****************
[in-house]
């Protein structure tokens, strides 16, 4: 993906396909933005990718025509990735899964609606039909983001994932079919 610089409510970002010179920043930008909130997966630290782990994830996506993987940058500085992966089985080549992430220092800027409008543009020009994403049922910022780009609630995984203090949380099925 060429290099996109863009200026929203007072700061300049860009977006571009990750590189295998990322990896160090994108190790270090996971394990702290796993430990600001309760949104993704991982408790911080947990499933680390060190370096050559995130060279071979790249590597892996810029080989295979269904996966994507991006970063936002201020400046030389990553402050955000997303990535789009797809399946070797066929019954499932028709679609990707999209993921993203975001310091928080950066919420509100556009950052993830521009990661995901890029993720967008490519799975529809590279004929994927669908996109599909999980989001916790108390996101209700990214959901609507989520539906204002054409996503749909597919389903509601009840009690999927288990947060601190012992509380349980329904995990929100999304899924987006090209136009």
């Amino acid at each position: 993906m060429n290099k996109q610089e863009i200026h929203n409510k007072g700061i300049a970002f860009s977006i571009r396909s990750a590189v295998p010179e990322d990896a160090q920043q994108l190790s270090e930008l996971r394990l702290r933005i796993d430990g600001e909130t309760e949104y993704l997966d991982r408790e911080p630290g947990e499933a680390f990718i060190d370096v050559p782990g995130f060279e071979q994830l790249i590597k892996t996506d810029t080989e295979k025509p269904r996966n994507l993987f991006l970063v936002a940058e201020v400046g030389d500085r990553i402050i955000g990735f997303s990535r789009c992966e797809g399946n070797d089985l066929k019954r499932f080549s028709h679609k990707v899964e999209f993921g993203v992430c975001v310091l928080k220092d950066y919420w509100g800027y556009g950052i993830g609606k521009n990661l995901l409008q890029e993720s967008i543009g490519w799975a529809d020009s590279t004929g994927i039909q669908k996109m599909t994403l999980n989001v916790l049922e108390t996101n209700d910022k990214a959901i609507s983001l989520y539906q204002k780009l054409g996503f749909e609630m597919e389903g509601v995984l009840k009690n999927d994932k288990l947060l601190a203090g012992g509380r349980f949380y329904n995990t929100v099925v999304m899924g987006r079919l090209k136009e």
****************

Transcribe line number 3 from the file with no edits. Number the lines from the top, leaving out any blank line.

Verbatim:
């Amino acid at each position: 993906m060429n290099k996109q610089e863009i200026h929203n409510k007072g700061i300049a970002f860009s977006i571009r396909s990750a590189v295998p010179e990322d990896a160090q920043q994108l190790s270090e930008l996971r394990l702290r933005i796993d430990g600001e909130t309760e949104y993704l997966d991982r408790e911080p630290g947990e499933a680390f990718i060190d370096v050559p782990g995130f060279e071979q994830l790249i590597k892996t996506d810029t080989e295979k025509p269904r996966n994507l993987f991006l970063v936002a940058e201020v400046g030389d500085r990553i402050i955000g990735f997303s990535r789009c992966e797809g399946n070797d089985l066929k019954r499932f080549s028709h679609k990707v899964e999209f993921g993203v992430c975001v310091l928080k220092d950066y919420w509100g800027y556009g950052i993830g609606k521009n990661l995901l409008q890029e993720s967008i543009g490519w799975a529809d020009s590279t004929g994927i039909q669908k996109m599909t994403l999980n989001v916790l049922e108390t996101n209700d910022k990214a959901i609507s983001l989520y539906q204002k780009l054409g996503f749909e609630m597919e389903g509601v995984l009840k009690n999927d994932k288990l947060l601190a203090g012992g509380r349980f949380y329904n995990t929100v099925v999304m899924g987006r079919l090209k136009e």